Dominique de Villepin vows to press on with youth job contracts despite protests

The French prime minister's vow to press on with a new labor law that has sent students into the streets drew fresh criticism Monday from unions and the opposition Socialists, who said President Jacques Chirac should intervene.

Speaking in a prime-time interview Sunday, Prime Minister Dominique de Villepin tried to assuage critics of the plan to increase jobs among youths with promises of more guarantees.

Socialist Party leader Francois Hollande said, however, that protests risked doubling in size and that Chirac should either support Villepin "or make the decision that the prime minister doesn't want to make" withdrawal of the measure.

"This means he is opening a conflict ... Jacques Chirac (must) step in," Hollande said.

The head of a powerful union also reiterated a call for Villepin to kill the plan.

Villepin vowed to work with labor leaders to defuse swelling tensions which reached a peak early Saturday when riot police stormed the Sorbonne University to evict students occupying the landmark institution to press a demand that the measure be withdrawn.

"This law will be applied," Villepin said Sunday, adding in the interview on the TF1 TV station that he wants to complement guarantees with new ones negotiated with unions and others.

The protests over the jobs contract gave Villepin his toughest labor test yet since taking office in June. Reducing unemployment at 23 percent among youths has been a priority. In some troubled suburbs such as those where a wave of rioting broke out last fall the figure rises to as high as 50 percent, Villepin said.

The outcome of the jobs plan could play a critical role in the run-up to 2007 presidential election.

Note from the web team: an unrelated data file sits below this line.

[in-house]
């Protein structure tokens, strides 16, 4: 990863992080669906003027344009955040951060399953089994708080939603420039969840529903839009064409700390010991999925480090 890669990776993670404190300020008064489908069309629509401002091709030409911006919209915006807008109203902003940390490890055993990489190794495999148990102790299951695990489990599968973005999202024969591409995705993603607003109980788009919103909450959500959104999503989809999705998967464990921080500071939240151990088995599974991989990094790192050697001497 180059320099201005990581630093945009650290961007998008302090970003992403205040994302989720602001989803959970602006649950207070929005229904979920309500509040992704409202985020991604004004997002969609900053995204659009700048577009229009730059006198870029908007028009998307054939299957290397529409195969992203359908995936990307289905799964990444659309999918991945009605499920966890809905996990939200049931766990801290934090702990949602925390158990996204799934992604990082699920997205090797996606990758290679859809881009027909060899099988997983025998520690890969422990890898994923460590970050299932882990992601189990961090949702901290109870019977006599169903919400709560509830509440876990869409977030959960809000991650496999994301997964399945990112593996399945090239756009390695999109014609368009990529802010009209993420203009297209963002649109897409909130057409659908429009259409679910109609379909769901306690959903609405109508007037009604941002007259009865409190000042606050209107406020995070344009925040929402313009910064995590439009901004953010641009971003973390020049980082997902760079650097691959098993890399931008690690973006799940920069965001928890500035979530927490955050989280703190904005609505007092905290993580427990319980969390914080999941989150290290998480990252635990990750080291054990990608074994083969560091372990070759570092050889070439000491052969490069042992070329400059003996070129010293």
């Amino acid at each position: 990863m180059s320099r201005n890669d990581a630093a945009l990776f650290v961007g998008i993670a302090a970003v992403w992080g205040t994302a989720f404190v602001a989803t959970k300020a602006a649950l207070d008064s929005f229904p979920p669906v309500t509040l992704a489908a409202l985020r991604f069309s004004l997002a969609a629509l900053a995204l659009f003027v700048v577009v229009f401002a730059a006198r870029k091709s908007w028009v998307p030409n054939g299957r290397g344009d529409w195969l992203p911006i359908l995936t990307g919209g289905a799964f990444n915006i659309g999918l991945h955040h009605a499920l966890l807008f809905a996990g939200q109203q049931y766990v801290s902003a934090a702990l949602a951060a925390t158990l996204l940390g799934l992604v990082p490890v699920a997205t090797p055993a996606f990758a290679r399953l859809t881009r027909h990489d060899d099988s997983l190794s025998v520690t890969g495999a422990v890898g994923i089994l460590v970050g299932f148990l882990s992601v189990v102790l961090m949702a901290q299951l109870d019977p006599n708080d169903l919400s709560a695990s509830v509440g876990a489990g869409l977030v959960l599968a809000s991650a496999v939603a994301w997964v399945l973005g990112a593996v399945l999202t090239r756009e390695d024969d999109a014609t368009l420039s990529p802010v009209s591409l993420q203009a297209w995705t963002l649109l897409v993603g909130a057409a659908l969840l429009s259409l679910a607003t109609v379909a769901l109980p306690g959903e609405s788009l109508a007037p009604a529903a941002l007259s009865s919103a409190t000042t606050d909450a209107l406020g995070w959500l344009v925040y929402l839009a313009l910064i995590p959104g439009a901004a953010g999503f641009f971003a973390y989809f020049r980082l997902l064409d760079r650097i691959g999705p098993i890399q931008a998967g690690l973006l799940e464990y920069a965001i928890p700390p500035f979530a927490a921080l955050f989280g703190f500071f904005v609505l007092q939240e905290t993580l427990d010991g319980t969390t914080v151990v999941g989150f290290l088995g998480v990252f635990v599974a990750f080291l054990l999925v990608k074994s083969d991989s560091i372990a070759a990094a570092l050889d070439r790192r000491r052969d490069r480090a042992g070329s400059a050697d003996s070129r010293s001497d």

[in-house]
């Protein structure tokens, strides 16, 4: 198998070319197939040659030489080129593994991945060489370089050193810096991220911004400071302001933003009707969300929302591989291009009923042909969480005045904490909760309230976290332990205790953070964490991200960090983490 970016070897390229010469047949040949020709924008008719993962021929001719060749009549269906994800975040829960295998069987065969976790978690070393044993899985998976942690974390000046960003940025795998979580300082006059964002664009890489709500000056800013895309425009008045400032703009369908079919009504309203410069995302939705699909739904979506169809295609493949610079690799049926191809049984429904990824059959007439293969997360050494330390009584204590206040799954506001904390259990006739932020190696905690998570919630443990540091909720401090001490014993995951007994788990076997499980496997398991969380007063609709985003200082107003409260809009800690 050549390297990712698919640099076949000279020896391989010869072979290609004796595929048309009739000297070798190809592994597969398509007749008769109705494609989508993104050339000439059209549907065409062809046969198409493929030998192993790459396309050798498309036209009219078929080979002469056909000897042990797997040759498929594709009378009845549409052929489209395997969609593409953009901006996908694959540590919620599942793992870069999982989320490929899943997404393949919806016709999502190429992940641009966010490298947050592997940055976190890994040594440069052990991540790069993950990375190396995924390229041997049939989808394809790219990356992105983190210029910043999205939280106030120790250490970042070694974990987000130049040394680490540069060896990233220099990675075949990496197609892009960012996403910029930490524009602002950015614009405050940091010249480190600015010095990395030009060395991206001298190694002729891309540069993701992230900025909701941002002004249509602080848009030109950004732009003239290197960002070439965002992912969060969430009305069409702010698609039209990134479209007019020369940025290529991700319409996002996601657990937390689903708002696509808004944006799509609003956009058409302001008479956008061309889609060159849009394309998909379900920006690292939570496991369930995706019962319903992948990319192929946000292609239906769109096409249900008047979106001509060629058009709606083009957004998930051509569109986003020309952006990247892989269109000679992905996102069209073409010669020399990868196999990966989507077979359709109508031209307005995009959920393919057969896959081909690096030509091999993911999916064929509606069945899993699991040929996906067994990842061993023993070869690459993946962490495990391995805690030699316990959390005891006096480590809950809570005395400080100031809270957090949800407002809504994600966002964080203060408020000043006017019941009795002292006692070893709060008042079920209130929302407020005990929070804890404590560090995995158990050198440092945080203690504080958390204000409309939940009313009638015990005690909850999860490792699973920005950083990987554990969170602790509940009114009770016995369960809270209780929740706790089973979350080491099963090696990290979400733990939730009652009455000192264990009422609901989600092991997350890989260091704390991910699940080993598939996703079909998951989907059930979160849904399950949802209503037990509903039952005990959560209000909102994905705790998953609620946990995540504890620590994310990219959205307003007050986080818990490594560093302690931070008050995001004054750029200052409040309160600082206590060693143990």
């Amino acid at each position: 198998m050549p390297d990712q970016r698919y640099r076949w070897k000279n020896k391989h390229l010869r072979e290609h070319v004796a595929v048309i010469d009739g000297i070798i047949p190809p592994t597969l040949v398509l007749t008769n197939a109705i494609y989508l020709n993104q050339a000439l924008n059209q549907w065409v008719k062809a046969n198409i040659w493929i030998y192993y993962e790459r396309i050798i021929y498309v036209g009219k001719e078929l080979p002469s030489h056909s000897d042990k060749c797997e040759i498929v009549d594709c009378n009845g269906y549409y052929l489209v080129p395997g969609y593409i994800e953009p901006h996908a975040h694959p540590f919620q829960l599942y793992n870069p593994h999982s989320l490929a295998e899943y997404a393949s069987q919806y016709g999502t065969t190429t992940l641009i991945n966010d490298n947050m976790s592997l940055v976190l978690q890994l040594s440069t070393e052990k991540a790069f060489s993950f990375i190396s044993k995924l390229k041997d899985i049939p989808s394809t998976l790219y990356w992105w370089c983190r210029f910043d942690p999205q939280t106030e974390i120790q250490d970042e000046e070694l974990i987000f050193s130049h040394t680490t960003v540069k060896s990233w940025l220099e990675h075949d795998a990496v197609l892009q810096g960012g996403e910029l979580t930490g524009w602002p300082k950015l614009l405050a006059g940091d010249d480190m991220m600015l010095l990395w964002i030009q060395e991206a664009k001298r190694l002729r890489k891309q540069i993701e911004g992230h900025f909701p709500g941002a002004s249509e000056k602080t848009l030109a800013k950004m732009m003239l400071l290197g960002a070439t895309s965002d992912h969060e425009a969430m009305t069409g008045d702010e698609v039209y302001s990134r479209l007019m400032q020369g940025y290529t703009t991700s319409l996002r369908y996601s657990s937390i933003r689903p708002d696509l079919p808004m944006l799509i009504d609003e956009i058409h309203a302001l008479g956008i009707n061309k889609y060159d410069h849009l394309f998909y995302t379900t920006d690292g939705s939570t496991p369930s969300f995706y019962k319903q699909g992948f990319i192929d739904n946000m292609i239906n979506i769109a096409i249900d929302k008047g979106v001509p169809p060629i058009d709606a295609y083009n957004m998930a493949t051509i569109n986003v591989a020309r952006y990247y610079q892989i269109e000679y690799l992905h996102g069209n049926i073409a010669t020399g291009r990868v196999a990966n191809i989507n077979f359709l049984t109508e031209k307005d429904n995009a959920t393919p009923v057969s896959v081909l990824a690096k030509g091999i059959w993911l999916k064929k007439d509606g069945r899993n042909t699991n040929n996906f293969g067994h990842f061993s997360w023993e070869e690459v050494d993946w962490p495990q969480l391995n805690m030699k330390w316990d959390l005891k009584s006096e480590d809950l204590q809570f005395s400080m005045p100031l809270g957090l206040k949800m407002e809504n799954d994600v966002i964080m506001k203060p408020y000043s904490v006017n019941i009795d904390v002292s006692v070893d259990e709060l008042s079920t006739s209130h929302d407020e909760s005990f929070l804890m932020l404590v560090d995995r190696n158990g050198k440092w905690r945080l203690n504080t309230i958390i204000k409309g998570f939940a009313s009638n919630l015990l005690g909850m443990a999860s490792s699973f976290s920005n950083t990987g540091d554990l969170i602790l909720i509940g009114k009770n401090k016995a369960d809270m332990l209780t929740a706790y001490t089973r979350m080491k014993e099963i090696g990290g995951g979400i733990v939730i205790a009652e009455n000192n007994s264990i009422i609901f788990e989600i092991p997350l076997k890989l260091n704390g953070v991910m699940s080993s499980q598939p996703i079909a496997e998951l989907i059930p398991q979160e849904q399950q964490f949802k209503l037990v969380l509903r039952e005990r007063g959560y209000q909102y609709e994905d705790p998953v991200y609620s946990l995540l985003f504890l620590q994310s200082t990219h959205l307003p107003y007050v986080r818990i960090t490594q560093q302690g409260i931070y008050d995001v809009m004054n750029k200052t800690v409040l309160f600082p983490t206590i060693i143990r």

The "first job contract," or CPE, would make it easier for employers to hire and fire young workers during the first two years of employment. The measure is expected to take effect in April.

Conservatives argue the greater flexibility will spur companies to hire more young workers. Critics fear the law will provide less job security for youths and erode France 's generous labor protections.

"Do we sit here with our arms folded ... our eyes down?" said an increasingly energized Villepin, insisting that his personal political survival was not at issue. "This is a time of action."

"I will not accept leaving these youths on the side of the road," he said.

Villepin has faced calls from fellow conservatives to reassure youths that they will be eligible for access to bank loans, housing and government compensation after the law is enacted. Some have called on Villepin to withdraw the measure.

The head of the powerful CGT union, Bernard Thibault, vowed to "use all the tools to reiterate the only worthwhile demand: withdrawal of the CPE" and another job reform plan.

Villepin offered few new concrete measures Sunday, but suggested that young workers laid off in the first two years could receive a temporary supplement to their unemployment insurance.

"I think the prime minister didn't understand anything about what is going on," said Bruno Julliard, leader of the UNEF student union, on France-Info radio. He claimed Villepin "wants to divide students" by saying they are preventing suburban youths from finding jobs.

Speaking to AP Television News, Julliard urged more protests: "I have the conviction that we can get him to pull back."

The top two unions of high school students called for classroom protests starting Monday. Nearly 400,000 people took part in peaceful demonstrations across France last week. Student groups have called a new protest on Thursday, and several unions were to join in yet another on Saturday, reports the AP.


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